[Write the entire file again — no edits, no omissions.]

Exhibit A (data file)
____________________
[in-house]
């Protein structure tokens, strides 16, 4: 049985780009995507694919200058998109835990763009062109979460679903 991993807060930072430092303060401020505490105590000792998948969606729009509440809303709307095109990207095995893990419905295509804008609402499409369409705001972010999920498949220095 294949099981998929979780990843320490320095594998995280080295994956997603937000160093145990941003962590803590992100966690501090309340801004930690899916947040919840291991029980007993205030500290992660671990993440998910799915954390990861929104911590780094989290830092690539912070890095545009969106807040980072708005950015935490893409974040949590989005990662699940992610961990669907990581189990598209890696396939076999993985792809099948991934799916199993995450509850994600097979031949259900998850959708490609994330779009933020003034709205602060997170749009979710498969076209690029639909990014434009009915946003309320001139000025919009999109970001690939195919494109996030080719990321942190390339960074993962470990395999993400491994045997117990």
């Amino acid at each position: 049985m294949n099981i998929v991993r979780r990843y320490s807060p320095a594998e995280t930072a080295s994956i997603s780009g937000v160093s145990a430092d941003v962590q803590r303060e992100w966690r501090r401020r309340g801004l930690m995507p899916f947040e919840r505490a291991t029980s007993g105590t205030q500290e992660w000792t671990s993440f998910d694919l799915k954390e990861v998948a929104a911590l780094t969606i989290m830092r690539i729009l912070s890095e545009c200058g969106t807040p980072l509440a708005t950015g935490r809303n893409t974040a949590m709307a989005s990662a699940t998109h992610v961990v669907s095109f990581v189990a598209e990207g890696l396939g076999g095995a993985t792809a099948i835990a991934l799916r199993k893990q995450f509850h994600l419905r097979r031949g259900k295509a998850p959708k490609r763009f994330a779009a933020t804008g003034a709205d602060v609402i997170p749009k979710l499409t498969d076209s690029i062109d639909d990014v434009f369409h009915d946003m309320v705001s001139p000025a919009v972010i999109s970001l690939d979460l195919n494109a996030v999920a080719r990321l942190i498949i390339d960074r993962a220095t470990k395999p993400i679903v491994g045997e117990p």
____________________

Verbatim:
[in-house]
């Protein structure tokens, strides 16, 4: 049985780009995507694919200058998109835990763009062109979460679903 991993807060930072430092303060401020505490105590000792998948969606729009509440809303709307095109990207095995893990419905295509804008609402499409369409705001972010999920498949220095 294949099981998929979780990843320490320095594998995280080295994956997603937000160093145990941003962590803590992100966690501090309340801004930690899916947040919840291991029980007993205030500290992660671990993440998910799915954390990861929104911590780094989290830092690539912070890095545009969106807040980072708005950015935490893409974040949590989005990662699940992610961990669907990581189990598209890696396939076999993985792809099948991934799916199993995450509850994600097979031949259900998850959708490609994330779009933020003034709205602060997170749009979710498969076209690029639909990014434009009915946003309320001139000025919009999109970001690939195919494109996030080719990321942190390339960074993962470990395999993400491994045997117990």
């Amino acid at each position: 049985m294949n099981i998929v991993r979780r990843y320490s807060p320095a594998e995280t930072a080295s994956i997603s780009g937000v160093s145990a430092d941003v962590q803590r303060e992100w966690r501090r401020r309340g801004l930690m995507p899916f947040e919840r505490a291991t029980s007993g105590t205030q500290e992660w000792t671990s993440f998910d694919l799915k954390e990861v998948a929104a911590l780094t969606i989290m830092r690539i729009l912070s890095e545009c200058g969106t807040p980072l509440a708005t950015g935490r809303n893409t974040a949590m709307a989005s990662a699940t998109h992610v961990v669907s095109f990581v189990a598209e990207g890696l396939g076999g095995a993985t792809a099948i835990a991934l799916r199993k893990q995450f509850h994600l419905r097979r031949g259900k295509a998850p959708k490609r763009f994330a779009a933020t804008g003034a709205d602060v609402i997170p749009k979710l499409t498969d076209s690029i062109d639909d990014v434009f369409h009915d946003m309320v705001s001139p000025a919009v972010i999109s970001l690939d979460l195919n494109a996030v999920a080719r990321l942190i498949i390339d960074r993962a220095t470990k395999p993400i679903v491994g045997e117990p």